By Shahd Husein/GluShahd
Diagnosed with type 1 diabetes on his 10th birthday, Craig Bobik had one burning question: Why me? Why the week-long stay at the hospital to learn the ins and outs of living with type 1 diabetes? And why would his life be filled with a careful regimen of balancing food intake, insulin, and exercise? Those questions receded to the background as Bobik grew accustomed to life with type 1 diabetes, but other questions have remained unsettled. For example, he wonders why, after 36 years, does blood sugar management at times still feel anything but routine?
“As you age, making adjustments to your diabetes management can feel like you’re being diagnosed all over again,” he says.
He points to a recent change in insurance coverage that forced him to switch test strips and glucose meters after 25 years. This left him with only one glucose meter for which he could be reimbursed, and the need to calibrate an unfamiliar device. Thirty years of success managing type 1 diabetes does not ease the anxiety that comes with such a change, he says.
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Experiences like this are why Bobik lent his voice to the T1D Exchange Quality Improvement Collaborative. The Collaborative is a network of physicians and educators from 10 diabetes centers, all trying to improve care by using the quality improvement method pioneered by the auto industry. Participants measure their current care practices and patient outcomes, and then make small changes to see if they might improve care. Successes are then shared and implemented throughout the network.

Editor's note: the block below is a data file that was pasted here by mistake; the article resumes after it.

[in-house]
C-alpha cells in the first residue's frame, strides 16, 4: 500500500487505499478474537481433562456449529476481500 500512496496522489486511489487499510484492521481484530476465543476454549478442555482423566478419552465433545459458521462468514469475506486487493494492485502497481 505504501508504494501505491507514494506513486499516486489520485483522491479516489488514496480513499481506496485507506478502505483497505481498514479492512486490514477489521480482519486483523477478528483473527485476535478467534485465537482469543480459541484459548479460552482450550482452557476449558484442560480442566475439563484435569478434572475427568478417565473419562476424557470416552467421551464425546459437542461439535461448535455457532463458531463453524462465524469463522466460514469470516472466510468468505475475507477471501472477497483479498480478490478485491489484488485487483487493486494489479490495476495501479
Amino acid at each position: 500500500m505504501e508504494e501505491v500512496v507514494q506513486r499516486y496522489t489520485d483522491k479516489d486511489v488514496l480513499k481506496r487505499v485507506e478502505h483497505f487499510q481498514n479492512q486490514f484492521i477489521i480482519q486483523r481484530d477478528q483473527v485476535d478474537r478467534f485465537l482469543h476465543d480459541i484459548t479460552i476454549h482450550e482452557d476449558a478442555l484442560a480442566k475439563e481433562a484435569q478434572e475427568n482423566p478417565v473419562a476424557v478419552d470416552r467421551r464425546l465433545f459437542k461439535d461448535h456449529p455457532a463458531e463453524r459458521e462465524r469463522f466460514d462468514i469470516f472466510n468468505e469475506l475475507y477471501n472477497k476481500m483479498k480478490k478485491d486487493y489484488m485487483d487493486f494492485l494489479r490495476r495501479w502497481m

“I’ve pushed the QI Collaborative to understand the burden of living with diabetes,” says Bobik, who is now a member of the Collaborative’s Patient/Parent Advisory Board.
That burden takes so many forms. Sometimes it can just be hard to keep measuring blood sugar when one should, he notes. And then there are the external changes, like changes in insurance formularies, which can strike fear in people with type 1 diabetes. It’s not just about feelings – high deductibles have forced individuals to skip insulin or opt out of buying supplies due to cost. Even Bobik, who is insured, admits to feeling “very concerned” about the cost and accessibility of medication as he grows older.
This is but one of the many issues that matter to patients. Such concerns may be overlooked by even the most well-meaning and reform-minded clinicians who might be more focused on what they see with their own eyes in clinics, he says.
“Mixed in the middle of these priorities is a patient living with a chronic disease,” Bobik says.
With the help of input from patients like Bobik, the QI Collaborative is making strides to address patient burdens in the context of the clinic. The network is now beginning to download data from electronic medical records and devices to reveal gaps in the quality of care. This data can promote system-wide changes and inform larger clinical research studies. And the data, analyzed and used by the Collaborative, can drive research and quality improvement efforts toward areas that patients care most about, Bobik says.
“We need to shift the conversation so that it’s not just about numbers and data, but how that data interacts with someone’s daily life,” he says.